Powell says one of her own photographs emulates Emmet Gowin. “The wonderful thing about art-making is that even if you’re inspired by a real artist, you can’t help but do it in your own way,” she says.

Powell, who has been teaching photography for the past 15 years, currently teaches at Kettering Fairmont High School. In 2018, she presented her work in an Artist Talk at the DAI in connection with the Mickalene Thomas photo exhibit.

“The Walk to Paradise Garden” by W. Eugene Smith.

“The Walk to Paradise Garden” by W. Eugene Smith.

Other photos

Other well-known photographers in the show include Harry Callahan, Sally Mann, Jane Reece and Edward Weston.

The most iconic family photo in the exhibit is “The Walk to Paradise Garden” by W. Eugene Smith. You’ve probably seen it over the years; it was featured in Edward Steichen’s popular book and exhibit at the Museum of Modern Art.

After the year we’ve just been through, that charming photo is especially inspiring. It pictures his toddlers, hand-in-hand, walking in their garden.

Smith, a photojournalist, had been seriously injured while covering the fighting in the Pacific during World War II and wasn’t certain he’d ever be able to work again. This photo was one of the first he took after the injury.

He later wrote this: “While I followed my children into the undergrowth and the group of taller trees — how they were delighted at every little discovery! — and observed them, I suddenly realized that at this moment, in spite of everything, in spite of all the wars and all I had gone through that day, I wanted to sing a sonnet to life and to the courage to go on living it.”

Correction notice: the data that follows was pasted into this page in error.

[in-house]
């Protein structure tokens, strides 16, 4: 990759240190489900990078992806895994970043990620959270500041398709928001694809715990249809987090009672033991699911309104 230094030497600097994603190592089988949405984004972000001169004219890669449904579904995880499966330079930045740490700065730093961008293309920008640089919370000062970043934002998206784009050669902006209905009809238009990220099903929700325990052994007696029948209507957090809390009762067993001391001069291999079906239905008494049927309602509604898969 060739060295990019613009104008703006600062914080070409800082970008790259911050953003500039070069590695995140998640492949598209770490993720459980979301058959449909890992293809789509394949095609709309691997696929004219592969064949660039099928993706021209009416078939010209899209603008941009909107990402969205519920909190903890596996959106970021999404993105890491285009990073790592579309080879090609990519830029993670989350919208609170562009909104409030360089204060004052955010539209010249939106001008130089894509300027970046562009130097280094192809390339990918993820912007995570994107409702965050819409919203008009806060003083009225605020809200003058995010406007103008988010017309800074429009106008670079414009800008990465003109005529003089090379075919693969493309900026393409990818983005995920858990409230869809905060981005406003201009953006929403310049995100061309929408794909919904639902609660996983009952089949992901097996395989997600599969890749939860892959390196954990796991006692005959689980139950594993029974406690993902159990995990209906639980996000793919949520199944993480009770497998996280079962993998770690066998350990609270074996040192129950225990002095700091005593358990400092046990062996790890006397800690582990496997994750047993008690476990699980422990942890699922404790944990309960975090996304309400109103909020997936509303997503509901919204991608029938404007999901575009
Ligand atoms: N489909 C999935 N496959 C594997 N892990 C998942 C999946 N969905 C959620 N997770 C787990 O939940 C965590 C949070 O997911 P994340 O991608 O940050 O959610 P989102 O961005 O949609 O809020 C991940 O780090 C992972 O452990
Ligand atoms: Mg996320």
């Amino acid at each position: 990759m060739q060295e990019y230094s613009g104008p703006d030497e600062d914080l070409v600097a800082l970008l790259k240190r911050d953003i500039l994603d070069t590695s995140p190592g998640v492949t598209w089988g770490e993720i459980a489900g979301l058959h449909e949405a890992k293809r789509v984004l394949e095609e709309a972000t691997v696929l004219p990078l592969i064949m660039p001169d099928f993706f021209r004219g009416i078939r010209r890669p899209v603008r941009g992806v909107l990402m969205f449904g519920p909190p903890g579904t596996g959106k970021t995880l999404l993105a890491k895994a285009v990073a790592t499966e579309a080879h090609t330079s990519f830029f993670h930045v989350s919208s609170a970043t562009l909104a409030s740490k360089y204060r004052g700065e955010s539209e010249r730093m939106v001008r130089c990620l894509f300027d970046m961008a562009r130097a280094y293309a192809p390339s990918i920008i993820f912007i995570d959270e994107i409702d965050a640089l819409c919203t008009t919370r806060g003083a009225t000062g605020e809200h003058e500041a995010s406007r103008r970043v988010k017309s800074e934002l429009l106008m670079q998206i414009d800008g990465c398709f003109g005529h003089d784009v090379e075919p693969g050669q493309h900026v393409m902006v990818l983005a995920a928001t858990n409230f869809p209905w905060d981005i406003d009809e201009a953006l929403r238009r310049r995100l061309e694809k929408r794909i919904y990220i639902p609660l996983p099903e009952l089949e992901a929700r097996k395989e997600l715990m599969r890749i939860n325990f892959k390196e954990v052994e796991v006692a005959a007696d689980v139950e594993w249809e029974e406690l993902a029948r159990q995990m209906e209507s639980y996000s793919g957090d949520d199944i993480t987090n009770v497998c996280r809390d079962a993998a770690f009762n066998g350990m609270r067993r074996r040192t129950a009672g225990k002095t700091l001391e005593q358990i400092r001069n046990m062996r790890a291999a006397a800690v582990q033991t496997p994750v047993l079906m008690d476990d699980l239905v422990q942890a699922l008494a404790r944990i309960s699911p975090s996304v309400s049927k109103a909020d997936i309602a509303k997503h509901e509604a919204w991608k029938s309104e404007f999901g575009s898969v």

The images in the DAI exhibit range from pictures of actual families to those that encompass broader notions of family including special friends and communities.

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Worth discussing

Siegwarth has come up with a series of excellent questions that encourage visitors to explore the subject of family as you stroll through the gallery. Kids will like answering these questions, too.

Take time to check out the variety of photos taken by local folks that are on display in the entrance to the exhibit.

Powell, who will be taking a sabbatical year to work on a book of her “Erica” pictures that focus on her younger sister, is also preparing for a 2022 FotoFocus exhibit at The Contemporary.

“I don’t know why I love taking photos of my family,” she says. ” Partly, it gives me something to do when I’m with my family. These are the people I love, these are the pictures of people I want to have. I’m not so interested in holding onto strangers or people I don’t know.”